Human trafficking charges are very serious. The 13th Amendment outlaws the act but it remains a prevalent crime in our society today. The penalties of these charges are severe and vary depending on the type of trafficking, force used, duration and victims. Here, we will give a brief overview explaining what human trafficking means in a legal sense and how these charges could affect your life.
Human trafficking involves “improper means,” which means that the people being trafficked are unwilling and includes force, abduction, coercion or fraud. Improper means can include:
- Physical restraint
- Kidnapping or abduction
- Using and threatening force
- Financial harm, including debt bondage
- Abusing power
- Withholding a passport
- Using substances, like alcohol or drugs
Labor and exploitation
Human trafficking is most often for labor or sexual exploitation. It can include recruitment, transportation, transfer, obtaining and harboring of people. Businesses, residential areas, online platforms, domestic work and commercial fronts can all be locations for human trafficking.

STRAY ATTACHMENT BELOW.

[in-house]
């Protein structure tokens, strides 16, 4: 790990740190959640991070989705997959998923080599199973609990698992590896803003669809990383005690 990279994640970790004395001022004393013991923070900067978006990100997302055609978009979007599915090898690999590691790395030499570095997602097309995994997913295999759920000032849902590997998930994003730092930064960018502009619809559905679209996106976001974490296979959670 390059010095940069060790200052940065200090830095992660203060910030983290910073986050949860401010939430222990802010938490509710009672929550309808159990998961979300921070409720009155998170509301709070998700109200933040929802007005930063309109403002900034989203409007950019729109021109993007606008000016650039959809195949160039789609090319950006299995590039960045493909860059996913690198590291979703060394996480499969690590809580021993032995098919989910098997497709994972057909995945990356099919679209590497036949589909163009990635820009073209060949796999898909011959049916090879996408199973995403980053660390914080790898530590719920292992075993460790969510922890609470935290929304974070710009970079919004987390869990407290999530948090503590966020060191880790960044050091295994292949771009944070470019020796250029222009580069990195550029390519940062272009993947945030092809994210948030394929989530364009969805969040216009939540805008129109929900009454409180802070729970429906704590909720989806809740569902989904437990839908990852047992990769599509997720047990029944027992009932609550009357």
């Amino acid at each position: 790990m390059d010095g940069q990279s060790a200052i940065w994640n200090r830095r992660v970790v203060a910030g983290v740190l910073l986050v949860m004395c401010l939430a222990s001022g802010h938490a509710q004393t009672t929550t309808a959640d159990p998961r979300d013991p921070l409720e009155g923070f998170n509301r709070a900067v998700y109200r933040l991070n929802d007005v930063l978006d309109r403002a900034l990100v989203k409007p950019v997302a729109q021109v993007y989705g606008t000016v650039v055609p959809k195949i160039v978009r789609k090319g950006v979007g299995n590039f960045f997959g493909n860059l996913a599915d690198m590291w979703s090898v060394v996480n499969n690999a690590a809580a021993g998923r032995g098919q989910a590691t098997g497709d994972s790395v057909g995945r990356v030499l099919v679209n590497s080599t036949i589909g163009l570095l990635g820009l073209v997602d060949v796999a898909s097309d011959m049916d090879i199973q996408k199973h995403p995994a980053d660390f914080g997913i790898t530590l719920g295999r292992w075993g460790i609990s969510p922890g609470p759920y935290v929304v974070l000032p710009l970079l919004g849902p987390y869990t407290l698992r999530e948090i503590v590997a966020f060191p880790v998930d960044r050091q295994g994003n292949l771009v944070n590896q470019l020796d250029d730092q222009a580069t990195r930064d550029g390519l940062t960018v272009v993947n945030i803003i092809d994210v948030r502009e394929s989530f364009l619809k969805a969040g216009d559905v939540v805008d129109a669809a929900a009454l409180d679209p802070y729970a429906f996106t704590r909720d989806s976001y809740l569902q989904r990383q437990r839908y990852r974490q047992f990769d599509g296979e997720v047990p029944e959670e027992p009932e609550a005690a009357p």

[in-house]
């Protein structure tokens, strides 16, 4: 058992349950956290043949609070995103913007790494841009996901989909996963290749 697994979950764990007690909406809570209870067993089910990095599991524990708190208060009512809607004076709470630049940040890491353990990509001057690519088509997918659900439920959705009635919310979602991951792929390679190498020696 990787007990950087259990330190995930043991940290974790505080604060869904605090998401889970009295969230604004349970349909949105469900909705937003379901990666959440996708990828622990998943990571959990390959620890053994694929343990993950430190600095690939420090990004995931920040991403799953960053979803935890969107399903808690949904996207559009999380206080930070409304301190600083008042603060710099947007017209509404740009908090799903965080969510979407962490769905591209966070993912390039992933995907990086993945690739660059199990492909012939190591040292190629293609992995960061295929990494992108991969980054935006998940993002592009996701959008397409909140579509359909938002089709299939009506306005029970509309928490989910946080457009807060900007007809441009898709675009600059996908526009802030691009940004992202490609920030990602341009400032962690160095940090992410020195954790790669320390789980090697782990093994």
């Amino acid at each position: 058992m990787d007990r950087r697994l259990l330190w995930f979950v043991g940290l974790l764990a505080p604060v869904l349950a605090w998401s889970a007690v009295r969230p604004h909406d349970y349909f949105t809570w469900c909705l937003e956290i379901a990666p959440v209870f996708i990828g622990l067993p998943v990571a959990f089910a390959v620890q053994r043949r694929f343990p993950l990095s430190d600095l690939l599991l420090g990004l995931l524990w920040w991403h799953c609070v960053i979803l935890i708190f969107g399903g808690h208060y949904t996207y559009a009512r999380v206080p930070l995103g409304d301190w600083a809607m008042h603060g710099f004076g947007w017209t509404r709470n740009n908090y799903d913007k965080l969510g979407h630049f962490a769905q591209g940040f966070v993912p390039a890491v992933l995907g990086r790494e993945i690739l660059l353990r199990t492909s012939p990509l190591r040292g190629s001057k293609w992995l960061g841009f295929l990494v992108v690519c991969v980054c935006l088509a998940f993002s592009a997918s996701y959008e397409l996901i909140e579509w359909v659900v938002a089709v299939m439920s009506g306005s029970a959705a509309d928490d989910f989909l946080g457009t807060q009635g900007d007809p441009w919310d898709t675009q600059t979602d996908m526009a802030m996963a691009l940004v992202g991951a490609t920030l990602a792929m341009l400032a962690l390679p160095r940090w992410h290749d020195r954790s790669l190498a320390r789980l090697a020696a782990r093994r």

Penalties of human trafficking
Federal human trafficking penalties include fines and up to 20 years in prison for holding a person against their will in debt slavery. If there is a death, kidnapping, sexual abuse or aggravation, time in prison can increase up to life.
Texas penal code 20A defines the “continuous trafficking of person” as lasting for 30 or more days and two or more instances of the misconduct. This offense is a felony and can result in a prison sentence between 25 and 99 years.
It is important to fully understand human trafficking crimes and their potential effect on your life. Talk to your criminal defense attorney to learn more.